Other Benefits

The other benefits of LEDs include:

* Lights instantly
* Can be easily dimmed
* Silent operation
* Low-voltage power supply (increased safety)

Disadvantages of LED Lighting

There are several major disadvantages to LEDs that restrict their application and slow their wider adoption in general lighting applications.

Lack of Choice
There is currently a relative lack of availability of product choices for white LEDs. LEDs are undergoing continuous development, particularly in terms of lumen package per unit and lumens per watt. Progress is continuing rapidly. Philips Lighting and Hewlett-Packard, for example, recently launched LumiLEDs—a joint venture with a starting investment of $150 million, 1,000 employees and facilities in California, The Netherlands and Malaysia—with the goal of rapidly developing LED technology. Many other manufacturers are also exploring this emerging technology.

While some products are available now for the architectural market, it may take a while longer before fixture manufacturers begin to roll out a large selection of products that take advantage of this light source for general illumination.

Color Quality
White LEDs currently offer poor color rendering and a high color temperature. As improvements are made to the technology in the lab, however, we can expect these problems to be corrected.

Product Standardization
There is currently no standardization for this technology, raising questions about maintainability. Will the manufacturer offer matching spare parts when systems begin to fail or will entire systems need to be replaced?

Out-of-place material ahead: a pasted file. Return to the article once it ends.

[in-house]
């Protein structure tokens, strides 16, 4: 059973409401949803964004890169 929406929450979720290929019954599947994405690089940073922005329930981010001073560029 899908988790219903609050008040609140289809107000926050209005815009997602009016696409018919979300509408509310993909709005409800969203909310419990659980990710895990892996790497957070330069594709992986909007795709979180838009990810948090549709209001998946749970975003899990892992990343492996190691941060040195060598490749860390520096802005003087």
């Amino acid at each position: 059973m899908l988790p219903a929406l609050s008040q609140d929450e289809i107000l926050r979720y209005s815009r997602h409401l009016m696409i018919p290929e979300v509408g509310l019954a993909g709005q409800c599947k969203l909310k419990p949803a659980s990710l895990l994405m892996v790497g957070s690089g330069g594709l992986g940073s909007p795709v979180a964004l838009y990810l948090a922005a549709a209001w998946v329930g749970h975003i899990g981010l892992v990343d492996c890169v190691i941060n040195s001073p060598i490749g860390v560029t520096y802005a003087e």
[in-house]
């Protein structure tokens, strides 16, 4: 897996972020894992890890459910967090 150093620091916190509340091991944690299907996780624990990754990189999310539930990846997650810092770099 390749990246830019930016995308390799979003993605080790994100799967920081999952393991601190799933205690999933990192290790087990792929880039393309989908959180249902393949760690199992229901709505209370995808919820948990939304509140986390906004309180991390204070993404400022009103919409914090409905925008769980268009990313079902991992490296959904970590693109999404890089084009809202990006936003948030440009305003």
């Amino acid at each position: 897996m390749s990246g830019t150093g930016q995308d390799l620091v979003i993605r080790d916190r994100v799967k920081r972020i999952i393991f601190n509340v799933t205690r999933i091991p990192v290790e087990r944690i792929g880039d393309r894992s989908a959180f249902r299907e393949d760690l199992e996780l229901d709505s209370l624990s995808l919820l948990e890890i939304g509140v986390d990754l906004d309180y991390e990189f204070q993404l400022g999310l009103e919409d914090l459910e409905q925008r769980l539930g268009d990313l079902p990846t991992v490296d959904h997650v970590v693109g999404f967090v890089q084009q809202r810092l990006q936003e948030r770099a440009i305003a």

The Future? - OLED Lighting

Organic light-emitting diodes (OLEDs) represent another emerging technology that is still in the laboratory. If it can be made practical, it may make even more of a dramatic impact on how spaces are lighted than LEDs. In fact, it may one day replacing LEDs as an energy-efficient alternative for general lighting.

OLEDs are similar to electroluminescent lighting, in which a sheet of material is excited so that it emits light. An OLED light source is a thin, flexible sheet of material consisting of three layers, a polymer or sublimed molecular film sandwiched between two layers of electrodes, one of them transparent. Current passes through the material until it emits light through its transparent layer.

According to Uniax Corporation, in laboratory conditions, low-voltage OLED light sources can reach efficacies of 3-4 LPW. Unfortunately, such efforts produce too much heat and reduce the life of the light source. Manufacturers including Uniax, Philips Electronics NV, Photonics Spectra, Seiko Epson, Hoechst Innovative Display Technologies Inc., DuPont and Intel are all currently working on developing commercial OLED products.

What’s interesting about this light source still in development is that it may challenge our very perception of lighting and architecture in the future. Lighting designers often try to integrate lighting hardware and architecture in a cohesive manner; with OLEDs, the architecture may be the lighting hardware. Sheets of material can be cut and placed like “lighting wallpaper” or integrated with building materials such as wood, glass and other materials, converting them into luminous surfaces.

The Next Step
Based on current lumen packages and the great potential for this light source to be adopted for more general lighting applications, the next step is for the fixture community to begin building more products designed to utilize LEDs as the primary or supplementary light source. Writes Andrew Bierman of the Lighting Research Center in the LRC white paper, “LED: From Indicators to Illuminators?”:

There are … many lighting applications that require only a few lumens, or tens of thousands of lumens, for which LEDs are ideal. In the past, most of the talk about LEDs has focused on efficiency. Now that the efficiencies have exceeded other light sources, future work should focus on packaging LEDs into useful products.